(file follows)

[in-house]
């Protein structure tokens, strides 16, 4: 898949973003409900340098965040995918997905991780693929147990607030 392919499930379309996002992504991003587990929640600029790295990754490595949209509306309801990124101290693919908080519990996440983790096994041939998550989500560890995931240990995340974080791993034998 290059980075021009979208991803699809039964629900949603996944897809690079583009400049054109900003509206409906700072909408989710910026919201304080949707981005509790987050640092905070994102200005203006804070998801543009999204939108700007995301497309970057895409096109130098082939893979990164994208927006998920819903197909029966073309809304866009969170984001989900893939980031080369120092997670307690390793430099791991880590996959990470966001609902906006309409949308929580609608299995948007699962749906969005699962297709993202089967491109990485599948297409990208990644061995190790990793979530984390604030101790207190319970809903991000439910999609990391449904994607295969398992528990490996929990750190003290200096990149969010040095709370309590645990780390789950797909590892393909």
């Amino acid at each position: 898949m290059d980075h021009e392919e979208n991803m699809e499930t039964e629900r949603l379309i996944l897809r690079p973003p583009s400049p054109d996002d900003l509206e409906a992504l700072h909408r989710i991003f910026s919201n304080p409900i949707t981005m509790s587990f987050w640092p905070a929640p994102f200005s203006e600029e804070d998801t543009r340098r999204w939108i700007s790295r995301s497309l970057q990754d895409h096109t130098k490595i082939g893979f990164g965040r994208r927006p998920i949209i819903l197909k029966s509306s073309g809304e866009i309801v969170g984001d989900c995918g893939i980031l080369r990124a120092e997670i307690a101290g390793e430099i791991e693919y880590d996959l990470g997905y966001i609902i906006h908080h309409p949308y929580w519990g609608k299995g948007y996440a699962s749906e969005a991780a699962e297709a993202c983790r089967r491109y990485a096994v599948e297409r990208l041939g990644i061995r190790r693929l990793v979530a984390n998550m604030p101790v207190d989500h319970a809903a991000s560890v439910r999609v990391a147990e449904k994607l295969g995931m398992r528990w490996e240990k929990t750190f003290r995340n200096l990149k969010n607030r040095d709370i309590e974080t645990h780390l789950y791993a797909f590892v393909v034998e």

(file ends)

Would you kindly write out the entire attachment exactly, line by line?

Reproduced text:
[in-house]
């Protein structure tokens, strides 16, 4: 898949973003409900340098965040995918997905991780693929147990607030 392919499930379309996002992504991003587990929640600029790295990754490595949209509306309801990124101290693919908080519990996440983790096994041939998550989500560890995931240990995340974080791993034998 290059980075021009979208991803699809039964629900949603996944897809690079583009400049054109900003509206409906700072909408989710910026919201304080949707981005509790987050640092905070994102200005203006804070998801543009999204939108700007995301497309970057895409096109130098082939893979990164994208927006998920819903197909029966073309809304866009969170984001989900893939980031080369120092997670307690390793430099791991880590996959990470966001609902906006309409949308929580609608299995948007699962749906969005699962297709993202089967491109990485599948297409990208990644061995190790990793979530984390604030101790207190319970809903991000439910999609990391449904994607295969398992528990490996929990750190003290200096990149969010040095709370309590645990780390789950797909590892393909």
């Amino acid at each position: 898949m290059d980075h021009e392919e979208n991803m699809e499930t039964e629900r949603l379309i996944l897809r690079p973003p583009s400049p054109d996002d900003l509206e409906a992504l700072h909408r989710i991003f910026s919201n304080p409900i949707t981005m509790s587990f987050w640092p905070a929640p994102f200005s203006e600029e804070d998801t543009r340098r999204w939108i700007s790295r995301s497309l970057q990754d895409h096109t130098k490595i082939g893979f990164g965040r994208r927006p998920i949209i819903l197909k029966s509306s073309g809304e866009i309801v969170g984001d989900c995918g893939i980031l080369r990124a120092e997670i307690a101290g390793e430099i791991e693919y880590d996959l990470g997905y966001i609902i906006h908080h309409p949308y929580w519990g609608k299995g948007y996440a699962s749906e969005a991780a699962e297709a993202c983790r089967r491109y990485a096994v599948e297409r990208l041939g990644i061995r190790r693929l990793v979530a984390n998550m604030p101790v207190d989500h319970a809903a991000s560890v439910r999609v990391a147990e449904k994607l295969g995931m398992r528990w490996e240990k929990t750190f003290r995340n200096l990149k969010n607030r040095d709370i309590e974080t645990h780390l789950y791993a797909f590892v393909v034998e």